Influenced by public comments made by these PR2000 members, the SMCTA
board suggested some significant changes. Naomi Patridge suggested
increasing funding for bikes from less than 1% to at least 1%. Most signifi-
cantly, County Supervisor Rich Gordon proposed that grade-separation
projects be categorized in a separate category from either transit or road
projects. The immediate effect of this was to significantly increase funding
for Caltrain, since Caltrain would still get the same percentage of funds but
would no longer have to fund grade separations from its share.
With the upcoming departure of indefatigable transportation and cy-
cling activist Scott Mace to the East Bay, there will be a serious void of
people watchdogging transportation plans in San Mateo County. If you live
in San Mateo County and would like to know how to get started in following
transportation issues, please give Margaret a call at (408) 732-8712.
San Mateo County Transportation Plan Online
The 115-page Countywide Transportation Plan (CTP) is now available on
the World Wide Web. The address is:
Questions can be asked of Mark Duino at 650-363-1855, who presented it at
the November meeting of the Congestion Management Advisory Committee.
Of seven transit alternatives presented, three discuss extending BART
down the Peninsula to San Jose, even replacing Caltrain. The costs of doing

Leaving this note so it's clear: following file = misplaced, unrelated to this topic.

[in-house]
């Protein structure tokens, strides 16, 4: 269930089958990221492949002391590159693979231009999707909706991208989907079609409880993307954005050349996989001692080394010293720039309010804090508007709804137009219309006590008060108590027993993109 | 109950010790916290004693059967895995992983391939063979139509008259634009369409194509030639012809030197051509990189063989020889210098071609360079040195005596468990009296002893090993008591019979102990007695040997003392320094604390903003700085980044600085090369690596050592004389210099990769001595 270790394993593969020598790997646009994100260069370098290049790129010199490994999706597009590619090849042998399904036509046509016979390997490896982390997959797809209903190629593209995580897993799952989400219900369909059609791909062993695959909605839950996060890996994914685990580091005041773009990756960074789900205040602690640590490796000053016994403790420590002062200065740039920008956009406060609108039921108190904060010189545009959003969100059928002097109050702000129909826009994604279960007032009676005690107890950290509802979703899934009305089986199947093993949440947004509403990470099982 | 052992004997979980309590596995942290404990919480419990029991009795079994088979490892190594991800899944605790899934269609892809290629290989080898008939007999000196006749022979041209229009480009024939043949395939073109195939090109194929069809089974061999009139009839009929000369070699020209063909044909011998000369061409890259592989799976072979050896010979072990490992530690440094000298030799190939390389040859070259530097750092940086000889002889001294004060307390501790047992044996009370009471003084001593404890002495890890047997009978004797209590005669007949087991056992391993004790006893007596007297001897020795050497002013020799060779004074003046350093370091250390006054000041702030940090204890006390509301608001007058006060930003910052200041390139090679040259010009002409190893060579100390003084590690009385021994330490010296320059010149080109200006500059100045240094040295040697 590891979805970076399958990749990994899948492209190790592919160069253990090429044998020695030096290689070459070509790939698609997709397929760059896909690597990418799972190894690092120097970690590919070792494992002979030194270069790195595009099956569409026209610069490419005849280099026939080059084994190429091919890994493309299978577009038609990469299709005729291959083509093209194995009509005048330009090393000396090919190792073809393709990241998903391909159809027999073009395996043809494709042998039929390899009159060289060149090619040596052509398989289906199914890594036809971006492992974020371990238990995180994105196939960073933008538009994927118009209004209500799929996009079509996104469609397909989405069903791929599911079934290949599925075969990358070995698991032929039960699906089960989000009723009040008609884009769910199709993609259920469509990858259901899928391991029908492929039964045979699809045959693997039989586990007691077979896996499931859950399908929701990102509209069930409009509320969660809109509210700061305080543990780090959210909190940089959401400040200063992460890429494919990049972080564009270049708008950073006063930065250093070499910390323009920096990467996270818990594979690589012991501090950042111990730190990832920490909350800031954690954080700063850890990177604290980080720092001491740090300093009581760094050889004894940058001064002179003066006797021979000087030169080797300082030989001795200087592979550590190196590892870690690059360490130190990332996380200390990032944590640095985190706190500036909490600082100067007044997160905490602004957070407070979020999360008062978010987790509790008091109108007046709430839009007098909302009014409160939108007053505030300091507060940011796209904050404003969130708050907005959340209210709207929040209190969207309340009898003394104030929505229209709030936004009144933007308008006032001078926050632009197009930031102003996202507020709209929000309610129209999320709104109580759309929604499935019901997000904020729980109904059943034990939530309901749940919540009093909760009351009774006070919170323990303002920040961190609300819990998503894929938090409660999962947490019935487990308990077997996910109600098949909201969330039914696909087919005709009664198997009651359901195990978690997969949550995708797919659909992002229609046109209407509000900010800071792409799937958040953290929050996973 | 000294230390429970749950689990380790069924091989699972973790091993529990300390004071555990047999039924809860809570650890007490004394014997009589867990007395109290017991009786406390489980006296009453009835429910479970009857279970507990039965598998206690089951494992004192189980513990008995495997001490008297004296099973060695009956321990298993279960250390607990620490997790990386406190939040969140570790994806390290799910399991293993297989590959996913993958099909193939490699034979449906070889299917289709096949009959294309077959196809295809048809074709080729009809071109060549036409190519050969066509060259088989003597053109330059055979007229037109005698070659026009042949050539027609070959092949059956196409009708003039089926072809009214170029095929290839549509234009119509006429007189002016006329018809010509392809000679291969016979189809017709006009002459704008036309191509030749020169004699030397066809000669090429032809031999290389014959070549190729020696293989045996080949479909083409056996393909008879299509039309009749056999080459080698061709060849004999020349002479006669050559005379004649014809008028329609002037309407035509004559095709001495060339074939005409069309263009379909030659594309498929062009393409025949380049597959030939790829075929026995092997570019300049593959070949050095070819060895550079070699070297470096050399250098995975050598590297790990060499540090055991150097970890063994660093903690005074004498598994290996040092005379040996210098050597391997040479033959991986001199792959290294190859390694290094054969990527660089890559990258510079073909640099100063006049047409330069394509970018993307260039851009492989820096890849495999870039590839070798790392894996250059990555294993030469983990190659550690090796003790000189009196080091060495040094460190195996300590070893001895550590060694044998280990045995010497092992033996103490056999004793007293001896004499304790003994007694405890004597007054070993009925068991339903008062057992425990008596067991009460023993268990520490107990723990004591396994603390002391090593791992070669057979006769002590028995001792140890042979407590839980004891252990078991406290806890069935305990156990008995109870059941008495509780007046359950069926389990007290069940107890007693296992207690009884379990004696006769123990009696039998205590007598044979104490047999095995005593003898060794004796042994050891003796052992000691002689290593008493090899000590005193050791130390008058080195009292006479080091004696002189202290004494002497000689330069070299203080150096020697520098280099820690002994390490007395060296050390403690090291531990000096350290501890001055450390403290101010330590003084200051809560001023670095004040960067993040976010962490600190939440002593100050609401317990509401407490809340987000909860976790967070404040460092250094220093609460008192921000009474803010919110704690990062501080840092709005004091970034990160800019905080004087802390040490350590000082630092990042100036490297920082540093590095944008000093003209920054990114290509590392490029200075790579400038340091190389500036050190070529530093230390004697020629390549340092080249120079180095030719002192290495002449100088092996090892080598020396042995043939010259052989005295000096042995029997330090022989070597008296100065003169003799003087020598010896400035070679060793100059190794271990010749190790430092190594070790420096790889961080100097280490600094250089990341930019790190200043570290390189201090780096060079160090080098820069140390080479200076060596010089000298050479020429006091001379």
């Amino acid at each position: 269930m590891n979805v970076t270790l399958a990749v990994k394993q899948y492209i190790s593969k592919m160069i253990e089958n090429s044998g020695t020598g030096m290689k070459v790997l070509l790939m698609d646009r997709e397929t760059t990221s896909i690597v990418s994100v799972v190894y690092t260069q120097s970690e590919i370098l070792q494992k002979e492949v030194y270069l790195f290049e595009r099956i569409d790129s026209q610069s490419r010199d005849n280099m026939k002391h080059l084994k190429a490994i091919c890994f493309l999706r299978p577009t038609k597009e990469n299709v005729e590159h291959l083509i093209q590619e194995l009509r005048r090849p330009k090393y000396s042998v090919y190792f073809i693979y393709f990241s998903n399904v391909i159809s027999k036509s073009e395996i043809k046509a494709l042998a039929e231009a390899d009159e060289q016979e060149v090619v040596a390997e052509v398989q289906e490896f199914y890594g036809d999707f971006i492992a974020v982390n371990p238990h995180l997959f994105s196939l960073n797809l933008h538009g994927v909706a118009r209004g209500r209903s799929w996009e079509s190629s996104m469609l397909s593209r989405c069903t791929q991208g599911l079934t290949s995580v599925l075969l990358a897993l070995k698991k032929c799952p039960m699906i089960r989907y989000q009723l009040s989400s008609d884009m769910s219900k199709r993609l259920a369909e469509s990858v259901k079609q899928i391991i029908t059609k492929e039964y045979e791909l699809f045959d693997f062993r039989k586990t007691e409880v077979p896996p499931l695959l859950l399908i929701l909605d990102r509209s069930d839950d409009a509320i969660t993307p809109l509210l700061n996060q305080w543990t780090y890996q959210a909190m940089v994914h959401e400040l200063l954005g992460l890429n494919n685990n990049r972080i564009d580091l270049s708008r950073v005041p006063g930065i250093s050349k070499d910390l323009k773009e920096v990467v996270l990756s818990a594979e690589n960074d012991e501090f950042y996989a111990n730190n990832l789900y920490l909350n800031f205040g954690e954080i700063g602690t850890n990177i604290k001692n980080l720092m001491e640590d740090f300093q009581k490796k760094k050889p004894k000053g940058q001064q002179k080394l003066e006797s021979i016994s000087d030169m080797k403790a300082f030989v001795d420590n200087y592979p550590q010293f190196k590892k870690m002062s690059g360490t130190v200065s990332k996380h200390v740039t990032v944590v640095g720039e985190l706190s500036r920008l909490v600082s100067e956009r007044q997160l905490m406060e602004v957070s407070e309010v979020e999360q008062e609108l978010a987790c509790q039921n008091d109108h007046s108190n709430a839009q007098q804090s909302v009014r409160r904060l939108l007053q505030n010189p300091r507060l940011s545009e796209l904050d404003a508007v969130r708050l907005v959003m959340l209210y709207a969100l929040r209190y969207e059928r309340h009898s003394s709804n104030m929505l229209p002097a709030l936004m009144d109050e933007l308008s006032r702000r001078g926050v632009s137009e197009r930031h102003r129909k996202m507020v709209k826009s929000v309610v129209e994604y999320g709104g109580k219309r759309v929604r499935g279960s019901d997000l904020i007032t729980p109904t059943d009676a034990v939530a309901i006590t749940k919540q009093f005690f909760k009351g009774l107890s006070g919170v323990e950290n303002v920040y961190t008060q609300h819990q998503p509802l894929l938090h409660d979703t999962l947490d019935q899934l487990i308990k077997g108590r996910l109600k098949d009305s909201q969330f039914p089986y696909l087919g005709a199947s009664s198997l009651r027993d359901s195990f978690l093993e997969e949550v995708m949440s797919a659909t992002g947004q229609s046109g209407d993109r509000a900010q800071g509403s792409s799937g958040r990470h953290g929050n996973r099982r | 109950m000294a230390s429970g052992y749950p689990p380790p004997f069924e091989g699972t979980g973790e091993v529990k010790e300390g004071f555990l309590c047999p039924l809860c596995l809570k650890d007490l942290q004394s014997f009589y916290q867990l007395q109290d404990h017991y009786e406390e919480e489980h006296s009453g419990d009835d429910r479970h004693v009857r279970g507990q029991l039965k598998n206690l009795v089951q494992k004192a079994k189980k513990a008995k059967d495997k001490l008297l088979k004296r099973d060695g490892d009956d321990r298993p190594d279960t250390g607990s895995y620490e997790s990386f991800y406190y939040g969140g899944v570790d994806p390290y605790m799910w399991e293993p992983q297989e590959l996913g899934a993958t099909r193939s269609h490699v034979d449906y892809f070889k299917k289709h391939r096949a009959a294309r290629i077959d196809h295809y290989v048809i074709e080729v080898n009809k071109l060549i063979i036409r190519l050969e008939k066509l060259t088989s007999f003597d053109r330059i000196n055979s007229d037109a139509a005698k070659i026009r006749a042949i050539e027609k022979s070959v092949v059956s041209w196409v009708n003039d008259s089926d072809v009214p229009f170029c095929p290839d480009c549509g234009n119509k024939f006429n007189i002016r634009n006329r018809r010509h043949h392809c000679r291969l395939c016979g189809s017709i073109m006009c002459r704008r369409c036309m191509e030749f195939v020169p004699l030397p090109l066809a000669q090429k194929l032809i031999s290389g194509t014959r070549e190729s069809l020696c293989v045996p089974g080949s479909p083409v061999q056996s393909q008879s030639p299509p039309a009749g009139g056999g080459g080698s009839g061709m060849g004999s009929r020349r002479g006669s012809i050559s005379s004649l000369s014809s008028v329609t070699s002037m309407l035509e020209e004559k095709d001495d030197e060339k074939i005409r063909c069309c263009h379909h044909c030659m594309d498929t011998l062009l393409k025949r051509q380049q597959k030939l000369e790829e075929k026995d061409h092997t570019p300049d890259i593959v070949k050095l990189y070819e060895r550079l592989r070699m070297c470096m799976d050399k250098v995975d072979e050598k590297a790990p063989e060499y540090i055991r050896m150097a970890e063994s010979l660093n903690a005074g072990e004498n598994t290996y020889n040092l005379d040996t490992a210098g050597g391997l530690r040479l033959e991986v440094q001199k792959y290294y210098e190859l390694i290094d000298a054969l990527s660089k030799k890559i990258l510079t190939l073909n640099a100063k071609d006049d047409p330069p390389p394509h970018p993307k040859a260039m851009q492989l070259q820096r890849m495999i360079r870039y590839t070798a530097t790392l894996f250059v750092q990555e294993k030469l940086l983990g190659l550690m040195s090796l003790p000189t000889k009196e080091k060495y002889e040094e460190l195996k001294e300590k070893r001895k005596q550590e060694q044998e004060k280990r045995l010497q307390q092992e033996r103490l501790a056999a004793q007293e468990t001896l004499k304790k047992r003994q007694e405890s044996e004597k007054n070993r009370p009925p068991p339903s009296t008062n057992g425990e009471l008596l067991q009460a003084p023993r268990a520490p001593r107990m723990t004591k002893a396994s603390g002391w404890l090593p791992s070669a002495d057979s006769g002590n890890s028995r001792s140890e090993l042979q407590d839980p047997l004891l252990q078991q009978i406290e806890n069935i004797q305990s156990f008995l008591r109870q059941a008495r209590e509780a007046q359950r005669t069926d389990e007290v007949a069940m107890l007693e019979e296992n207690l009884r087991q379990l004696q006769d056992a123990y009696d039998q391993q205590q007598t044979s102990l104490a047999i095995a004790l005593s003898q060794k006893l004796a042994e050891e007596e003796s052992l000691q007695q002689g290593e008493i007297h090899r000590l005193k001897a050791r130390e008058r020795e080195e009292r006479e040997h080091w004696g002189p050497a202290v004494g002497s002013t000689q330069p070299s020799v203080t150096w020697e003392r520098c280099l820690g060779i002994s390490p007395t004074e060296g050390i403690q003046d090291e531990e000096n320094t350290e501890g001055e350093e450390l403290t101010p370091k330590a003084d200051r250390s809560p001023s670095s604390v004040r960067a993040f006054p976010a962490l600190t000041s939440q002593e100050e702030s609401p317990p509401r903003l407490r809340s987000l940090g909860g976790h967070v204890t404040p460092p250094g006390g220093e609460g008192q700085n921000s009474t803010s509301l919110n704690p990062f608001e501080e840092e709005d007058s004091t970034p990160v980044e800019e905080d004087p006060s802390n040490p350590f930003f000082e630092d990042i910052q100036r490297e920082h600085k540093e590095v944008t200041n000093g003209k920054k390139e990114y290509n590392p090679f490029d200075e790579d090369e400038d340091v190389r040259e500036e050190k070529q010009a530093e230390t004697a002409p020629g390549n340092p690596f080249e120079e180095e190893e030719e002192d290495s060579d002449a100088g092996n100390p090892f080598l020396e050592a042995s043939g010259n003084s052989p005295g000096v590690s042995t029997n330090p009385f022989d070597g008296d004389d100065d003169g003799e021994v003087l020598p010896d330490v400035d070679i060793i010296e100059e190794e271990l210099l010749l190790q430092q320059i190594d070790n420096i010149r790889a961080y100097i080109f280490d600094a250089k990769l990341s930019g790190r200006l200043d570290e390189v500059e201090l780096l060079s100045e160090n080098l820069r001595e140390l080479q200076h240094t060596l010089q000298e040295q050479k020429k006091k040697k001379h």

that, however, are acknowledged to be prohibitive. There is also a heavy
emphasis on providing ferry transit in all proposals. Many environmental groups
have opposed some ferry plans due to potential impacts on the San Francisco
Bay, and many transit groups such as PR2000 believe that directing ferry monies
toward improving Caltrain and bus service would get more cars off the road.
If you are a Santa Clara County resident, please use the
contact list on page 7 to contact your VTA representative.
Please let them know that you think improved, electrified
Caltrain service is important.
Peninsula Rail 2000 has long held the view that electrification
of the Caltrain line should be a top priority along with necessary
track repair and track reconfiguration for faster, smoother, and
more frequent trains. If electrification of Caltrain were made